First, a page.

In 2011 the most compelling voice of unity has been that of a British Muslim.  He spoke for me.  He spoke for many others.  He embodied the values that British people of every background believe encapsulate our nation identity; stoicism, reason, moderation, decency, dignity under the greatest duress.  His words stand as the ultimate refutation of Powell and everything he stood for just as they make a nonsense of Starkey’s argument.

Meanwhile back to Starkey, a man whose chosen Mastermind subject would almost certainly not be Rap Music.  Starkey argues that rap culture has turned white people black and helped foment the riots.  Quite so, just as Elmore James and Robert Johnson turned Eric Clapton black and had him standing at the crossroads at midnight waiting for the devil with a bottle of Bourbon in his hand.   Clapton ironically backed Powell.

Blues, jazz, soul and RnB captivated white working class Britain in the 60s (and disaffected white middle class Britain too) because its ability to articulate oppression, struggle, suffering and anger gave it an authenticity that saccharine mainstream 50s American pop lacked, and that authenticity cuts through time, place and class.

Rap does the same.  I can’t stand it but then I can’t relate to what it’s like to live in South Central LA or the less salubrious parts of New York only miles from movie stars and bankers in a society where the rich and famous define themselves through conspicuous consumption and where ostentatious wealth equals respect.  Rap captures that perfectly and its heroes turn the tables on the rich and powerful by taking their crass materialism to its logical conclusion.   Money is about power and power is about sex – rap lays it all out in all its brash, violent, misogynistic glory.  It’s like Hollywood and Wall Street with a bit of honesty.  It fits perfectly into a modern, materialistic and deeply unequal London.  It’s not about race; it’s about an underclass giving two fingers back.  Starkey doesn’t just not get it.  he never stopped to think.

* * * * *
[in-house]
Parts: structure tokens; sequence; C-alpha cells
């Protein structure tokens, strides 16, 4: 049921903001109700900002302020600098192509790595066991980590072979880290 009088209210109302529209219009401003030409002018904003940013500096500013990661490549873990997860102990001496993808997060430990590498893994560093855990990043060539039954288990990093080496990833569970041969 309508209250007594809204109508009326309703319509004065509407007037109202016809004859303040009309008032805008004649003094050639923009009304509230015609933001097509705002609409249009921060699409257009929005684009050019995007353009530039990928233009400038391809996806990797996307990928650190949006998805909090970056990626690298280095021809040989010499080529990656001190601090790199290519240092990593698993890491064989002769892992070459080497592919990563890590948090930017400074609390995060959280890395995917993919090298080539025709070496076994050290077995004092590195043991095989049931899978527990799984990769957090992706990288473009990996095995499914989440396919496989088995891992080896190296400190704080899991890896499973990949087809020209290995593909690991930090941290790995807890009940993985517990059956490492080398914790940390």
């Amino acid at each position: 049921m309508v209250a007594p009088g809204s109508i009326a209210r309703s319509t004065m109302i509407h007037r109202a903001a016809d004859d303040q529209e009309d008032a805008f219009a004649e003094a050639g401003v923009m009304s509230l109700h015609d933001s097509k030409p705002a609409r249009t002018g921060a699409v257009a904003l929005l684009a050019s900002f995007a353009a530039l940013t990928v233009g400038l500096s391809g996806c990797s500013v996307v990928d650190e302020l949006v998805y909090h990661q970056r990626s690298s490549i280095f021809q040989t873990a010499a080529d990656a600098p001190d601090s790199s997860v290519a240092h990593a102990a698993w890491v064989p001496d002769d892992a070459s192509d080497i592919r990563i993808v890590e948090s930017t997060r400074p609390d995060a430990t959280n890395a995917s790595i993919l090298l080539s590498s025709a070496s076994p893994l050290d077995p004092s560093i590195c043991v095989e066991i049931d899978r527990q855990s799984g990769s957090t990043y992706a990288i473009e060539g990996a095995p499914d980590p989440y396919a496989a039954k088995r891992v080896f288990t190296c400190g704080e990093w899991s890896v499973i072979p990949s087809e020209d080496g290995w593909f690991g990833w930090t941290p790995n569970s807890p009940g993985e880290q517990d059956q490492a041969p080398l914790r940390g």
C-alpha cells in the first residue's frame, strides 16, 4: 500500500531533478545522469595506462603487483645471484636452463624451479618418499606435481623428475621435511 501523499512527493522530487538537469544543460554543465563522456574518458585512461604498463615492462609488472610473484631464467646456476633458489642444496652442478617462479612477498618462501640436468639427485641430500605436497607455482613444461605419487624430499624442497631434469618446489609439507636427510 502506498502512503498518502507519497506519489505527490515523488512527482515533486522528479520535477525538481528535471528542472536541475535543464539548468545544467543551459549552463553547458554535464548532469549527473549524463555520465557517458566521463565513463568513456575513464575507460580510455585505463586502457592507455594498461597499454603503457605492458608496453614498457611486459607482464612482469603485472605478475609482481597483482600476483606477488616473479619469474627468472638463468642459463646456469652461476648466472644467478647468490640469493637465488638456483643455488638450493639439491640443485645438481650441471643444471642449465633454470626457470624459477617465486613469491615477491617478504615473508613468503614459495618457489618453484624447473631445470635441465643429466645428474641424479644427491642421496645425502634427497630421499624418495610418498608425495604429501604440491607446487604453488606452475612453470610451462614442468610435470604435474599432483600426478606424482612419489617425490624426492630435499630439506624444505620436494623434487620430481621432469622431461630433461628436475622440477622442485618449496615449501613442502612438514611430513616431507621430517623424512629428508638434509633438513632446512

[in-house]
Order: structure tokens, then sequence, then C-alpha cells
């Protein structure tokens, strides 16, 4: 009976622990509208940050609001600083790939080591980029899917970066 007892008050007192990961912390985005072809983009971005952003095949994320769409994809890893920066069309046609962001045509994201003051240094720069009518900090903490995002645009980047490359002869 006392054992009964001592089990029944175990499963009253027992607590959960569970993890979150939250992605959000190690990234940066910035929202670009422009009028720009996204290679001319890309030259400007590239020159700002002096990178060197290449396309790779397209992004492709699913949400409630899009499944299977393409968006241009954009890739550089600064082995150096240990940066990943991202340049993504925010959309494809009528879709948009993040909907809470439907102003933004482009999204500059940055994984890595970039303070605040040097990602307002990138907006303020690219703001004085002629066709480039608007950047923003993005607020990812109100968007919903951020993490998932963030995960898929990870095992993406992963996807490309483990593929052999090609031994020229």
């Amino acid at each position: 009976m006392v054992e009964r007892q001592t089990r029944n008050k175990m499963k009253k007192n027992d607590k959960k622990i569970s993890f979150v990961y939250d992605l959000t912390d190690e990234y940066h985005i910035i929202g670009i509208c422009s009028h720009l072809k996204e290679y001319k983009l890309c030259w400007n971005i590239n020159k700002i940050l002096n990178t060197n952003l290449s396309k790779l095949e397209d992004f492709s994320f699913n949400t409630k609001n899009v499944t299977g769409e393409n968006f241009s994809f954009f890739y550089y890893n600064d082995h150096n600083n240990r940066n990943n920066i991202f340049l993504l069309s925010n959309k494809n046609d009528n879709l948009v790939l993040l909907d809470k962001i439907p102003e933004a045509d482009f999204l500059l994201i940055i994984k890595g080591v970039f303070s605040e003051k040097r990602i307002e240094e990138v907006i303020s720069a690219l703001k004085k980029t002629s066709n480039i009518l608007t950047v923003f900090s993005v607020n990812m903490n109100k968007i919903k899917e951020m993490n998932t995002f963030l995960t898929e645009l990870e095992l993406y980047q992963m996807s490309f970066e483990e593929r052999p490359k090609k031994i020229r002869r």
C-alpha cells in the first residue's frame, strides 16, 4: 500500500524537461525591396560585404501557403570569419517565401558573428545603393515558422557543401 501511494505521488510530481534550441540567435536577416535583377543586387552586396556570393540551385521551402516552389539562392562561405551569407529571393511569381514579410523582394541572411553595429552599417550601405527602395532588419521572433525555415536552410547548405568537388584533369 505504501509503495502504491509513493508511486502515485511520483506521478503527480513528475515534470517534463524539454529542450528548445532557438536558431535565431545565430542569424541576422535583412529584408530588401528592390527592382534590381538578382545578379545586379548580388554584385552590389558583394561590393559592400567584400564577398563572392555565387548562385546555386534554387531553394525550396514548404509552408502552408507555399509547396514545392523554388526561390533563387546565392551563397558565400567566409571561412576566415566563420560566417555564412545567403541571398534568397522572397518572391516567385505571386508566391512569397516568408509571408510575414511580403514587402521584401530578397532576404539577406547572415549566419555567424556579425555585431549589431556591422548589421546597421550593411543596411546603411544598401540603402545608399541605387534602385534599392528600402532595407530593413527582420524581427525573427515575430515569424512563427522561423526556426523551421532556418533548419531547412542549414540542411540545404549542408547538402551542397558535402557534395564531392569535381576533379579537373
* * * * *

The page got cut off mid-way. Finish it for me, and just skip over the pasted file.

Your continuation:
So I’d say to David Starkey while there’s no reason why one cannot be both a public intellectual and a racist, being a stupid, unthinking, unenquiring public intellectual is a contradiction in terms.  I hope that if he’d drummed out of town it’s not to censor him for holding well thought out but repellent views but simply out of contempt for his being such a fraud.

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2 Responses to “Starkly Starkey”

  1. I’d like someone to tell me what’s positive about this black ‘gangsta’ culture. As far as I can work out it’s racist, sexist, homophobic, nihilistic and glamorises violence.

    And, of course there’s also the negative effect on the language of the people who subscribe to this culture; they’re unable to pronounce the letter ‘t’, always replacing it with a glottal stop…and they have difficulty with the ‘th’ phoneme too; usually pronouncing it as a ‘d’. In effect, this makes them unemployable.

    • headstrongclub Says:

      Not much though it’s not purely a black cultural phenomenon. I think I should add that the term rap covers a wide range of music from the savvy and perceptive like Gil Scott Heron to the bigoted and violent. It’s the latter that people will doubtless take issue with though it’s a big step from arguing that music refelcts culture to arguing that it provokes a riot.
      As for being unemployable – my guess is that people get a whole lot more employable if they’re after a job they really really want. I’ve managed to talk my way out of plenty I didn’t.